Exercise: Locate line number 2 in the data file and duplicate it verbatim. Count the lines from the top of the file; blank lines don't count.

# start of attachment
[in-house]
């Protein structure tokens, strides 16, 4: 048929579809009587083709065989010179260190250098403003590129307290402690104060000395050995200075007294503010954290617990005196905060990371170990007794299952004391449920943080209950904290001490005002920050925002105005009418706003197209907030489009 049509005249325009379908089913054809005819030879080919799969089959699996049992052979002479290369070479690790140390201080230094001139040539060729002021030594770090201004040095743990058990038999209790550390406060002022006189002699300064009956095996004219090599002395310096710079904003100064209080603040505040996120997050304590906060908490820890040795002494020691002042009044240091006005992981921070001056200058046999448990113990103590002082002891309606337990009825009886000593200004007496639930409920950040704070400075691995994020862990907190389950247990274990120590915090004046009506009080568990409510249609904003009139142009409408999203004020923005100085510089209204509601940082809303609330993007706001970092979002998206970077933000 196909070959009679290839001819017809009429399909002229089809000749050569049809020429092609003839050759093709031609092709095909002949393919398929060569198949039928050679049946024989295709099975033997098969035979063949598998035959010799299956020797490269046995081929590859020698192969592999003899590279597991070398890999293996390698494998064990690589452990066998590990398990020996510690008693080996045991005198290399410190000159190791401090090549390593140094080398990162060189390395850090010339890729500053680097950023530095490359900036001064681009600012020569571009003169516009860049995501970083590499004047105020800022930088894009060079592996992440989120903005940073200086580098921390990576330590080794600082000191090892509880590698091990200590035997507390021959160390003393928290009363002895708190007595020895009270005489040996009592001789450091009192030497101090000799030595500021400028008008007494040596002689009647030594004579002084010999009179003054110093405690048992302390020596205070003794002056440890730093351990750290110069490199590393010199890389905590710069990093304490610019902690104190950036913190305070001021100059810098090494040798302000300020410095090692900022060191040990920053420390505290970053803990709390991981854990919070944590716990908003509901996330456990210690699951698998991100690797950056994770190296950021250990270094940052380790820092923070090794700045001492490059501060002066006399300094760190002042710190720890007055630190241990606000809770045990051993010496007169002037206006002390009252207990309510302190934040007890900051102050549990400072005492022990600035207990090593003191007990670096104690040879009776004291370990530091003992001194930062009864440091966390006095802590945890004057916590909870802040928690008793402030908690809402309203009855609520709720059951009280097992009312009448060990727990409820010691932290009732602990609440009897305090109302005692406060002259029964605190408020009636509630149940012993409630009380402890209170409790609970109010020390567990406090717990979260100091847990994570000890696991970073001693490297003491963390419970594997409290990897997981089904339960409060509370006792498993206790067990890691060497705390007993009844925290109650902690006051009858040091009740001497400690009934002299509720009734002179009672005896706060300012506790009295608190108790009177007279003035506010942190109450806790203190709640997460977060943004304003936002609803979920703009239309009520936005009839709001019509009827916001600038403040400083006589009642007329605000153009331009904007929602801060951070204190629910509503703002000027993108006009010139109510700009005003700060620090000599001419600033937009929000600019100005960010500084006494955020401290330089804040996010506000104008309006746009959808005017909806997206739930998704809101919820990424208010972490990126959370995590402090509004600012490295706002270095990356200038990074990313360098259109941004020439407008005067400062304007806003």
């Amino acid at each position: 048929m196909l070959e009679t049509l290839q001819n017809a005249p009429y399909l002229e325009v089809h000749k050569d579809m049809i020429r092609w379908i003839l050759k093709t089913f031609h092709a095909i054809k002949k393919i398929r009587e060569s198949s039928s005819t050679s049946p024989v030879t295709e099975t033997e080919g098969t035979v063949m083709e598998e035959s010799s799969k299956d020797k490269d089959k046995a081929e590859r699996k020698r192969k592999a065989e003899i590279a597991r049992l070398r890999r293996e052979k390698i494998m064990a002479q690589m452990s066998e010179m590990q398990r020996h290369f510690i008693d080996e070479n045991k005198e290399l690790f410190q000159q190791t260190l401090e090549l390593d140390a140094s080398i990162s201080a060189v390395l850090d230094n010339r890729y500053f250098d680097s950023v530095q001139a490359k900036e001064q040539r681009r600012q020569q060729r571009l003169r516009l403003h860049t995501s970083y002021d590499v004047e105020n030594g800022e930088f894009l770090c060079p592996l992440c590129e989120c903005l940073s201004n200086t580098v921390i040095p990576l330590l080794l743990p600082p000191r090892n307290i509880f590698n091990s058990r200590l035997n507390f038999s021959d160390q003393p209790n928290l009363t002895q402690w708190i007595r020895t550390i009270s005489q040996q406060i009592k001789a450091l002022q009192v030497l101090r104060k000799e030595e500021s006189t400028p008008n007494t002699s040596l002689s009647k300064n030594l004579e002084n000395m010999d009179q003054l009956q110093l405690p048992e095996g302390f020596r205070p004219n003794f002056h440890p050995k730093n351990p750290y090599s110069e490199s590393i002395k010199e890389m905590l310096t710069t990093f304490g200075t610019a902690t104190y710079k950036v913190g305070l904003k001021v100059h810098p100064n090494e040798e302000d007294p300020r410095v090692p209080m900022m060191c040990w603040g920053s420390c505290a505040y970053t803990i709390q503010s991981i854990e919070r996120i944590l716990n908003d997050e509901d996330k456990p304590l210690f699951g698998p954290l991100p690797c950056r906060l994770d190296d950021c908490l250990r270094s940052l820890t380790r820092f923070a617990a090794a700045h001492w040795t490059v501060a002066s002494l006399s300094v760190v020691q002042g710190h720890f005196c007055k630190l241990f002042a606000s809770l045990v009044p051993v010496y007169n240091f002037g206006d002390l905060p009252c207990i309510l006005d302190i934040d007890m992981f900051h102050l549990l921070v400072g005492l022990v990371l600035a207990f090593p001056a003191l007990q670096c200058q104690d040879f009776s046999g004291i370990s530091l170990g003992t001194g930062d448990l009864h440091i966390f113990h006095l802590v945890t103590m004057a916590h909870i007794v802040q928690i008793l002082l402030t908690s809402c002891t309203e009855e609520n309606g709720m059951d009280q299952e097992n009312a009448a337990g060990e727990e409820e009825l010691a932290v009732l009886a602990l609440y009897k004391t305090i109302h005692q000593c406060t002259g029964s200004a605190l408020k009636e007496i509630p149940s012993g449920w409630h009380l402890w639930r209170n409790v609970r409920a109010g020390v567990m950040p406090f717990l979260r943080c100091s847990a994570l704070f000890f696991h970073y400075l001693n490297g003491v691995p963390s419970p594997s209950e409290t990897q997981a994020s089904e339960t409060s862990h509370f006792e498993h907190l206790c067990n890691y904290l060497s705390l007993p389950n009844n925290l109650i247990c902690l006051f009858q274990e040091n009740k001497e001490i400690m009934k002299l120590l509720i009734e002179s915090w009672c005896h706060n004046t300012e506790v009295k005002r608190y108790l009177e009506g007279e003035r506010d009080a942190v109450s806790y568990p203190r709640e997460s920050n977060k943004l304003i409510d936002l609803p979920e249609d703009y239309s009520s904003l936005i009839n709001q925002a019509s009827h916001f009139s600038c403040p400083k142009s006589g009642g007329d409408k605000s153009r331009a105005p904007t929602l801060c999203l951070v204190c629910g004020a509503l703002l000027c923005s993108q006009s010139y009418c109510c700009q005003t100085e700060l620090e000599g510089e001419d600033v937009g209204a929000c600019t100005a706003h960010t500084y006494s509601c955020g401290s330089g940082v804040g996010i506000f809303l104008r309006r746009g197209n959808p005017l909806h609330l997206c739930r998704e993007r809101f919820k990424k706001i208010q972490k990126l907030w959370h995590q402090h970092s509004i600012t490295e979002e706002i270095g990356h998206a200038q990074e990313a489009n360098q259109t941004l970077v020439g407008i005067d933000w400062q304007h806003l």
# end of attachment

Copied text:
């Protein structure tokens, strides 16, 4: 048929579809009587083709065989010179260190250098403003590129307290402690104060000395050995200075007294503010954290617990005196905060990371170990007794299952004391449920943080209950904290001490005002920050925002105005009418706003197209907030489009 049509005249325009379908089913054809005819030879080919799969089959699996049992052979002479290369070479690790140390201080230094001139040539060729002021030594770090201004040095743990058990038999209790550390406060002022006189002699300064009956095996004219090599002395310096710079904003100064209080603040505040996120997050304590906060908490820890040795002494020691002042009044240091006005992981921070001056200058046999448990113990103590002082002891309606337990009825009886000593200004007496639930409920950040704070400075691995994020862990907190389950247990274990120590915090004046009506009080568990409510249609904003009139142009409408999203004020923005100085510089209204509601940082809303609330993007706001970092979002998206970077933000 196909070959009679290839001819017809009429399909002229089809000749050569049809020429092609003839050759093709031609092709095909002949393919398929060569198949039928050679049946024989295709099975033997098969035979063949598998035959010799299956020797490269046995081929590859020698192969592999003899590279597991070398890999293996390698494998064990690589452990066998590990398990020996510690008693080996045991005198290399410190000159190791401090090549390593140094080398990162060189390395850090010339890729500053680097950023530095490359900036001064681009600012020569571009003169516009860049995501970083590499004047105020800022930088894009060079592996992440989120903005940073200086580098921390990576330590080794600082000191090892509880590698091990200590035997507390021959160390003393928290009363002895708190007595020895009270005489040996009592001789450091009192030497101090000799030595500021400028008008007494040596002689009647030594004579002084010999009179003054110093405690048992302390020596205070003794002056440890730093351990750290110069490199590393010199890389905590710069990093304490610019902690104190950036913190305070001021100059810098090494040798302000300020410095090692900022060191040990920053420390505290970053803990709390991981854990919070944590716990908003509901996330456990210690699951698998991100690797950056994770190296950021250990270094940052380790820092923070090794700045001492490059501060002066006399300094760190002042710190720890007055630190241990606000809770045990051993010496007169002037206006002390009252207990309510302190934040007890900051102050549990400072005492022990600035207990090593003191007990670096104690040879009776004291370990530091003992001194930062009864440091966390006095802590945890004057916590909870802040928690008793402030908690809402309203009855609520709720059951009280097992009312009448060990727990409820010691932290009732602990609440009897305090109302005692406060002259029964605190408020009636509630149940012993409630009380402890209170409790609970109010020390567990406090717990979260100091847990994570000890696991970073001693490297003491963390419970594997409290990897997981089904339960409060509370006792498993206790067990890691060497705390007993009844925290109650902690006051009858040091009740001497400690009934002299509720009734002179009672005896706060300012506790009295608190108790009177007279003035506010942190109450806790203190709640997460977060943004304003936002609803979920703009239309009520936005009839709001019509009827916001600038403040400083006589009642007329605000153009331009904007929602801060951070204190629910509503703002000027993108006009010139109510700009005003700060620090000599001419600033937009929000600019100005960010500084006494955020401290330089804040996010506000104008309006746009959808005017909806997206739930998704809101919820990424208010972490990126959370995590402090509004600012490295706002270095990356200038990074990313360098259109941004020439407008005067400062304007806003």